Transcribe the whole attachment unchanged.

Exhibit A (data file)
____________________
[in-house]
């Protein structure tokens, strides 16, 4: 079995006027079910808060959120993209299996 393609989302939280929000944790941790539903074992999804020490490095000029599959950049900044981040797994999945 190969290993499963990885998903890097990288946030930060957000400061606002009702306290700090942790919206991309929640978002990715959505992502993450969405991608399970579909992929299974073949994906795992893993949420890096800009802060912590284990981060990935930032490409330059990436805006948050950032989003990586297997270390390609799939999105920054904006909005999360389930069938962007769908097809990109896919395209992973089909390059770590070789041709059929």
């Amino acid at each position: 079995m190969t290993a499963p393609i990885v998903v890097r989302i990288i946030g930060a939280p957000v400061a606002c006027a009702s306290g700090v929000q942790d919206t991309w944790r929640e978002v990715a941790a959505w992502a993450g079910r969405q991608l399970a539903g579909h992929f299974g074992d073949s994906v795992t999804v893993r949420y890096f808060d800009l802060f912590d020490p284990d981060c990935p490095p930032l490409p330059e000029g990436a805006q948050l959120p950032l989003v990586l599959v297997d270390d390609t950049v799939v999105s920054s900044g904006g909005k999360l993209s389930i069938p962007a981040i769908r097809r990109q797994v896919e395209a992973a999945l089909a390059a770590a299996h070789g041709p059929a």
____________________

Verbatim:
[in-house]
């Protein structure tokens, strides 16, 4: 079995006027079910808060959120993209299996 393609989302939280929000944790941790539903074992999804020490490095000029599959950049900044981040797994999945 190969290993499963990885998903890097990288946030930060957000400061606002009702306290700090942790919206991309929640978002990715959505992502993450969405991608399970579909992929299974073949994906795992893993949420890096800009802060912590284990981060990935930032490409330059990436805006948050950032989003990586297997270390390609799939999105920054904006909005999360389930069938962007769908097809990109896919395209992973089909390059770590070789041709059929």
């Amino acid at each position: 079995m190969t290993a499963p393609i990885v998903v890097r989302i990288i946030g930060a939280p957000v400061a606002c006027a009702s306290g700090v929000q942790d919206t991309w944790r929640e978002v990715a941790a959505w992502a993450g079910r969405q991608l399970a539903g579909h992929f299974g074992d073949s994906v795992t999804v893993r949420y890096f808060d800009l802060f912590d020490p284990d981060c990935p490095p930032l490409p330059e000029g990436a805006q948050l959120p950032l989003v990586l599959v297997d270390d390609t950049v799939v999105s920054s900044g904006g909005k999360l993209s389930i069938p962007a981040i769908r097809r990109q797994v896919e395209a992973a999945l089909a390059a770590a299996h070789g041709p059929a």